And, frankly, I’m surprised that anyone is suggesting that it close.
The situation in Olympia certainly has gotten worse over the last few months, but I don’t think it is isolated and or even centered on the library.
I also disagree strongly that the staff in the library being at fault for unlawful acts at the library. I especially wouldn’t blame people who work in the library every day. I know they’ve been working hard to make the library a welcoming and safe place.
I also think one of the worst things you could do would be to shut off the library to the vast majority of the public who still depend on the library, despite what has been going on.
After the stabbing downtown earlier this summer, our reaction wasn’t to shut down Intercity Transit or Sylvester Park. We continued to try to draw people into our city with Music in the Park, Lakefair and the Pet Parade.
The two most interesting to read documents for our meeting tomorrow are the feasibility studies for two possible joint use libraries in Oakville and Morton.
We’ve been discussing the future of Oakville (study) for a few years now, hopefully this option of moving into and improving the current high school library is a good option. It sure is nice to see some real words on paper about what exactly the facility would look like.
The facility situation would be much the same in Morton (here’s the study for that facility).
Now, I may be reading this wrong, but the total cost of making over both school libraries into public libraries is included in the studies. For Oakville and Morton, the costs would be $76,000 and $83,000 respectively. The seems like a very reasonable and doable cost for both. I’m very excited.
Here’s the entire meeting packet.
One important note from the materials for tonight’s meeting posted on the TRL website, there’s a new library manager coming to Olympia. Donna Feddern, who currently works as the Digital Services Manager for the Escondido Public Library in California, will start in June.
Our current executive director, Cheryl Heywood, was the last Olympia manager. But, last year she became the interim public services manager for the entire distirct and then we (the trustees) hired her to be director last fall.
We’ll also be welcoming our new public services manager, Kristine Tardiff, at the meeting tonight. She most recently worked at the San Luis Obispo County Library.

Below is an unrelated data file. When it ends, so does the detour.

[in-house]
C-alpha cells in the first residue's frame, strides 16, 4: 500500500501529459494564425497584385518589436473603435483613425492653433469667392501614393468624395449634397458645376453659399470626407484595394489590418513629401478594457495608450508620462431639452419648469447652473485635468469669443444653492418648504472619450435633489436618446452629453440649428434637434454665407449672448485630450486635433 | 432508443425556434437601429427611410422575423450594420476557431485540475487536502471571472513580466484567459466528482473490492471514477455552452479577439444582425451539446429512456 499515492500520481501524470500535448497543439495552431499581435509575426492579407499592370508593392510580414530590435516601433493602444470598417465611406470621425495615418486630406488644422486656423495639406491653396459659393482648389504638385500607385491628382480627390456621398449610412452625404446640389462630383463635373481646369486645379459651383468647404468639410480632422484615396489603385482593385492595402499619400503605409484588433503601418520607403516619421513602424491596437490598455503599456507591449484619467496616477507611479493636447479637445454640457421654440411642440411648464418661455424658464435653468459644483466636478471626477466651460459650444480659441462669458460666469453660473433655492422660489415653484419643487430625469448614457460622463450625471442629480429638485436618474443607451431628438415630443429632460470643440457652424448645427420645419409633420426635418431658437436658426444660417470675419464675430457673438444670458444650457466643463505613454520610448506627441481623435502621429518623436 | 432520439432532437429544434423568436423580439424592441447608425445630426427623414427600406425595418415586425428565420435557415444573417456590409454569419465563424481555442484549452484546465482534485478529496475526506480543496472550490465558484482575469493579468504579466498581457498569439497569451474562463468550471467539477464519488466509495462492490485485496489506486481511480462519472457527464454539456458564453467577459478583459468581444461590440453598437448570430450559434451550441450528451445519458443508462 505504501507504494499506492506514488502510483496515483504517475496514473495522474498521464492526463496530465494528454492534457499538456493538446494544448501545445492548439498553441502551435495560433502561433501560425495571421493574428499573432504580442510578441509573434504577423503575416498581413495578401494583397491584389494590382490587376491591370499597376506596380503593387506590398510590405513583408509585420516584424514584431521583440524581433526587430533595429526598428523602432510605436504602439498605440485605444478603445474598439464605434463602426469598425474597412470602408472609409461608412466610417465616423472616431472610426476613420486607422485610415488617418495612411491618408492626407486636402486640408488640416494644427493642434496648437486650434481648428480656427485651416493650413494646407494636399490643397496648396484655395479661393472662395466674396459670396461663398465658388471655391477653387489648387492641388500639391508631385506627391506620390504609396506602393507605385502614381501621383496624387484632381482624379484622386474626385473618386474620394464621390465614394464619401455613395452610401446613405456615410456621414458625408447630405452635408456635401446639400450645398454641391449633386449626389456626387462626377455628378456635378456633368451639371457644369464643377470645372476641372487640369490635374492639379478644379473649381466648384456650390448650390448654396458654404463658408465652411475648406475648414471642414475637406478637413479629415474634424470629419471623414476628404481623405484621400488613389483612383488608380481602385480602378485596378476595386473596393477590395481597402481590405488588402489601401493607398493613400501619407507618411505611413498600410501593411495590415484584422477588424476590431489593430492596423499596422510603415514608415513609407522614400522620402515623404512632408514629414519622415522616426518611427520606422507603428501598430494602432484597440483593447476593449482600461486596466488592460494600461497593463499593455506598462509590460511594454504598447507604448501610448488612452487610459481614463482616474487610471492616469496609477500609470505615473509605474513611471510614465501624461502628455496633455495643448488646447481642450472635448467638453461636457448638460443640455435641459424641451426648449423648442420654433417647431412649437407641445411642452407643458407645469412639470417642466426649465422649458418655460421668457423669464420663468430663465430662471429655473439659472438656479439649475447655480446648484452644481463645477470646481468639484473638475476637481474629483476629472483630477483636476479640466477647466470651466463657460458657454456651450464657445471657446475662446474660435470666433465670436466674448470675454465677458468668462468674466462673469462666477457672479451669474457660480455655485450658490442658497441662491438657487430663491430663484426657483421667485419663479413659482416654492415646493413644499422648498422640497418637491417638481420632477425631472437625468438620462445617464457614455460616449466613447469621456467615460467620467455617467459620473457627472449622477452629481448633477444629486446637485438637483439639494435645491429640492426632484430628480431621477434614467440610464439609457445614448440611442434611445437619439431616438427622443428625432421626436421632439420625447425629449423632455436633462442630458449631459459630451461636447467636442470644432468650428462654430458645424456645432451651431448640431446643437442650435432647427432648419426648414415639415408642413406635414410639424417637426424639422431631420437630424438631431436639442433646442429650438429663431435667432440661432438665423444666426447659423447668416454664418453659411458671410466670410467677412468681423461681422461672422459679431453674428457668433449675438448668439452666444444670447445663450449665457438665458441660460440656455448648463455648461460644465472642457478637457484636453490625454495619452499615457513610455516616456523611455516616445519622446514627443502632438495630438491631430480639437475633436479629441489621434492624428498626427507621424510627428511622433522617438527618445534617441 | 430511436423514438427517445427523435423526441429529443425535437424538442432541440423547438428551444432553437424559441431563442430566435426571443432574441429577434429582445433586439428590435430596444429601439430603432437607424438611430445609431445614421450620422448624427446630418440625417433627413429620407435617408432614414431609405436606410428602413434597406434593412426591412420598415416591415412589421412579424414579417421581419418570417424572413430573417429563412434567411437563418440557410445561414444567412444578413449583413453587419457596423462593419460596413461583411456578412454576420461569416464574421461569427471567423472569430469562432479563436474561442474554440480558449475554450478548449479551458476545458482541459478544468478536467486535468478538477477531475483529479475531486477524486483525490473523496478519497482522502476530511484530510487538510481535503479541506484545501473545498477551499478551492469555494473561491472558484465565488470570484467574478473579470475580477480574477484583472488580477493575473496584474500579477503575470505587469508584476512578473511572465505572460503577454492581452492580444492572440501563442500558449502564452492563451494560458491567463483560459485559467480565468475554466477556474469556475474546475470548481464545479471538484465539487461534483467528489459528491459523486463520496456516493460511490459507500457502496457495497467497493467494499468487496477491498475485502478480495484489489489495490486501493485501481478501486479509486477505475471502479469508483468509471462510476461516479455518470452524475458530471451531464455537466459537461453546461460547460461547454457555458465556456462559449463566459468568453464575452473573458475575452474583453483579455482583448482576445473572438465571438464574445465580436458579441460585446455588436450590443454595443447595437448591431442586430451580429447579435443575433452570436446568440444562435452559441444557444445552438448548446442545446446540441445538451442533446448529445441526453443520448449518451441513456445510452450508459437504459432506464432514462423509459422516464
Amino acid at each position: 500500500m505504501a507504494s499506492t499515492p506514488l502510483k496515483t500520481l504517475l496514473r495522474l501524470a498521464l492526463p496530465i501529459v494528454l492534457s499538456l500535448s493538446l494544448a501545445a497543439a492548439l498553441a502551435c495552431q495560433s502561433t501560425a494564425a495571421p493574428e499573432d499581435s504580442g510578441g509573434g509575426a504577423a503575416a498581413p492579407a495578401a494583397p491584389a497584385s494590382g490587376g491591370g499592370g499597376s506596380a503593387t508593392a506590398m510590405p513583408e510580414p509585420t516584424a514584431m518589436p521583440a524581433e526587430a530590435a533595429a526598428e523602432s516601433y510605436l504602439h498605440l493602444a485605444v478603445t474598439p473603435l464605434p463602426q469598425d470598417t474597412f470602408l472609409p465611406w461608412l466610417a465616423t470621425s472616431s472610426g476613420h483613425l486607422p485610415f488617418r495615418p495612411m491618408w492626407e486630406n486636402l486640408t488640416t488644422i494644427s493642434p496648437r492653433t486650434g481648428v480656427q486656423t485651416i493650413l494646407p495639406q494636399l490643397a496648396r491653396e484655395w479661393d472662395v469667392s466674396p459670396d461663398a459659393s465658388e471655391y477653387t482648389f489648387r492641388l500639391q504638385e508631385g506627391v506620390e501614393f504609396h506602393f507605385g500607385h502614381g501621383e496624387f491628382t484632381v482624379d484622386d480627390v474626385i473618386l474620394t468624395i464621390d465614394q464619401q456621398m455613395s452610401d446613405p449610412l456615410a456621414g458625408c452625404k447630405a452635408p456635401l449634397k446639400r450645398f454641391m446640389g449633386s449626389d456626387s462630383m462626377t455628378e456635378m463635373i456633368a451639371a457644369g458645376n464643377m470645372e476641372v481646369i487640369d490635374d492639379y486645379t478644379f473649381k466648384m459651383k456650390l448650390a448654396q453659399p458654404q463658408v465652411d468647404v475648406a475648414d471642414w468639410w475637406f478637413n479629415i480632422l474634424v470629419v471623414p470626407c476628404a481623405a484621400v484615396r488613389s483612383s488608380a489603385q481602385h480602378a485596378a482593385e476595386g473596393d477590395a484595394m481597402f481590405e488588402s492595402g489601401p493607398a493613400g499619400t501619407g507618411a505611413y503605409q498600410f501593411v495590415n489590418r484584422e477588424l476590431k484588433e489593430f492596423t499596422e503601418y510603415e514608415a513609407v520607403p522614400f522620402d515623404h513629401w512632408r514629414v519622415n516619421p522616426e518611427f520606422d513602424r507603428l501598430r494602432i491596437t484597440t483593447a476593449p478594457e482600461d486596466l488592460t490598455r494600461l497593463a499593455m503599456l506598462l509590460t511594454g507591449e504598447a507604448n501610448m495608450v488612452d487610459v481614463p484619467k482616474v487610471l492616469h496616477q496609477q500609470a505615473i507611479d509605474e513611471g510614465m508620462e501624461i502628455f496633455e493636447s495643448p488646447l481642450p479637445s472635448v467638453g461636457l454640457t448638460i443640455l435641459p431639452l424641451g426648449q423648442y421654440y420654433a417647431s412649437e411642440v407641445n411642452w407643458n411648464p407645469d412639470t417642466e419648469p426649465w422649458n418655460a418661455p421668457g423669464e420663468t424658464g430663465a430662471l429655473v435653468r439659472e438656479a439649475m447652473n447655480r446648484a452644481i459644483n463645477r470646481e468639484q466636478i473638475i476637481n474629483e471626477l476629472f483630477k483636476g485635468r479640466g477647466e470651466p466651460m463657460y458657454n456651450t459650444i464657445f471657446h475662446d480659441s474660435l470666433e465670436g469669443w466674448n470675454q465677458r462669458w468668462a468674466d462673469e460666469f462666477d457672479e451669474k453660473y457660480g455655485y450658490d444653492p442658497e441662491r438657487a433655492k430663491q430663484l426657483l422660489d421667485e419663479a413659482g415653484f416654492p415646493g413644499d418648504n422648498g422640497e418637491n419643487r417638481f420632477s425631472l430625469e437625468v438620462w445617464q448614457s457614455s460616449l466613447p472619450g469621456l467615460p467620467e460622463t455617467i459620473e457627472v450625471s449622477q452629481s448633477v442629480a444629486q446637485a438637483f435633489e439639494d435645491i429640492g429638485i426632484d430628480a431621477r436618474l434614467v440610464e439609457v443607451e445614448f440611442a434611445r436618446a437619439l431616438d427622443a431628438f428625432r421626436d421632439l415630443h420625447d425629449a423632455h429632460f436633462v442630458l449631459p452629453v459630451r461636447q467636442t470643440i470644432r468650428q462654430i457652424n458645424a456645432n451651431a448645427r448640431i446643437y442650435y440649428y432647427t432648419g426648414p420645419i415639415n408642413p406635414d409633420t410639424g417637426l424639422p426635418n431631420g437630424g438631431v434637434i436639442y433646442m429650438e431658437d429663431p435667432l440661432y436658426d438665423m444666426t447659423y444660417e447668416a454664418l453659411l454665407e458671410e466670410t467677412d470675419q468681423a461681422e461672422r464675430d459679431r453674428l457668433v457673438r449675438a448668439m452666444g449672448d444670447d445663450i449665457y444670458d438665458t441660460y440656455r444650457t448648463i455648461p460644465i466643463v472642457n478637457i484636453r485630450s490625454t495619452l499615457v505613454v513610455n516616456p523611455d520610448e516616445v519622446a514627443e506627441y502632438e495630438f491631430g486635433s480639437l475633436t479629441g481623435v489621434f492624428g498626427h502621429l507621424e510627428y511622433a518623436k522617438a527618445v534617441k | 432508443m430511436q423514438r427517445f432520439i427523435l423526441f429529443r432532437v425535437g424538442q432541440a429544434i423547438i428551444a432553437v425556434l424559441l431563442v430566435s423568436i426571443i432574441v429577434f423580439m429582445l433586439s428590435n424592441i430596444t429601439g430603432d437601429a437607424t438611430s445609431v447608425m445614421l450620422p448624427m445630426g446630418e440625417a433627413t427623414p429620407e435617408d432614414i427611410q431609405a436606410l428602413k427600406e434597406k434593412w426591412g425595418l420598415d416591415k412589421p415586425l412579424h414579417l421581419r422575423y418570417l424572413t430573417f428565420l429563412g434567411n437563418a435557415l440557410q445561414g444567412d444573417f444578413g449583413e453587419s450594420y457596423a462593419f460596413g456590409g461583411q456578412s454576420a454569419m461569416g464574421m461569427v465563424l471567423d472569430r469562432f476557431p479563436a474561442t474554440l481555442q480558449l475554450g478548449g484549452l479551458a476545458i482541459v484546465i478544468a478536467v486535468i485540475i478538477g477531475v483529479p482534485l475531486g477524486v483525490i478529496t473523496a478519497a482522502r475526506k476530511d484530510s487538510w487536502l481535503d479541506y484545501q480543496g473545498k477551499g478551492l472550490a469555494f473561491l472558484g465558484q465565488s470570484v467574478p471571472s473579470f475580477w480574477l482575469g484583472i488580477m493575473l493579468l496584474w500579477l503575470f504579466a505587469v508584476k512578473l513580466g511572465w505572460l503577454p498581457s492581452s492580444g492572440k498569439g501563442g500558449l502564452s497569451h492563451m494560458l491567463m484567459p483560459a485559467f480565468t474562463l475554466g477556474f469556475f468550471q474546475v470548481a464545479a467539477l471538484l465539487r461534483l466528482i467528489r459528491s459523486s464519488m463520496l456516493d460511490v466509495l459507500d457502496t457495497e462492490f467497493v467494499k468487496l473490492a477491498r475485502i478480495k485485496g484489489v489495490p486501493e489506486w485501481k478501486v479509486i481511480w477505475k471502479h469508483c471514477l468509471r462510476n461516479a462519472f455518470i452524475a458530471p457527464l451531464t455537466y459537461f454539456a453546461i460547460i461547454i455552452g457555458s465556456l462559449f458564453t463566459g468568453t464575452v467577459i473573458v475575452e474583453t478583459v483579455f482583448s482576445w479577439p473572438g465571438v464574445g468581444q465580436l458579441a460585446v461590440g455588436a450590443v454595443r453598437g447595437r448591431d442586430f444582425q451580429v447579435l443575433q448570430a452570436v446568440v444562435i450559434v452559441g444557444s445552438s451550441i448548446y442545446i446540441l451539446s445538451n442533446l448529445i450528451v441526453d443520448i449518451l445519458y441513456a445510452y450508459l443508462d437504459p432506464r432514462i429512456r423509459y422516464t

I’m not ashamed to say that California’s loss is Timberland’s gain!
During the trustee meeting tonight I asked some questions about the maker kits mentioned in the department reports.
The back story is the staff is trying to fit the idea of a makerspace into what TRL calls “programs in a box,” which is a set of supplies a particular library could request and have on had to hold an event. For example, a small rural library could get the knitting “program in a box” delivered and the staff could get acquainted with the program and supplies. Then a week later, they’d hold a program/training on how to knit.
Of course, a knitting kit would qualify as a maker kit.
So, they’re trying to figure out what exactly they could “fit in the box” for maker kits for libraries that don’t have the available space for a permanent makerspace. Tim Mallory, the adult services coordinator, said that their timeline is to have some maker kits deployed by the end of the year.
From the Department reports for tomorrow’s meeting, a reference to the development of Maker Kits:
In addition to revising and updating existing kits, we will develop new kits center on the theme of “Maker Kits” based on the concept of “Maker Spaces”. These kits will all enable the involvement of participants in creative activities extending their skills and interests by providing tools and materials not normally available in their communities. 45 examples of maker spaces were reviewed from a “Maker Spaces” web site, and we will individually and collectively work on implementation ideas for this year.
Last year there was a short discussion (online and otherwise) about hosting a Makerspace at the Olympia library. Obviously, space is an issue, but it is great to see our staff making positive moves in this direction!
Earlier tonight the library board voted to enter into negotiations with Cheryl Heywood for the library director. Heywood was one of three candidates that participated in public forums and interviews with the board. She’s currently the interim public services director at Timberland.
The media for tonight’s meeting should be available here soon.
I myself was impressed by the diversity and overall quality of the final candidates. Each had unique qualities and strengths that would have benefited the library. You can read more about the candidates here.
I want the library to be open.
Maybe not all the branches and not in the typical library open way. Maybe just one branch in a county (or tight geographic area) and we should do something special. Something low-key, something relaxed.
Timberland does a kick-off for summer reading at the Olympia library each year. The building hosts a magic show, arts and crafts and other activities. Maybe we could host some sort of lower key, community focused event in a few libraries across the district. Live music, activities and maybe a Friends book sale.
Thanksgiving is the day that we get together with our families, maybe the day after should be the day we get together with our community.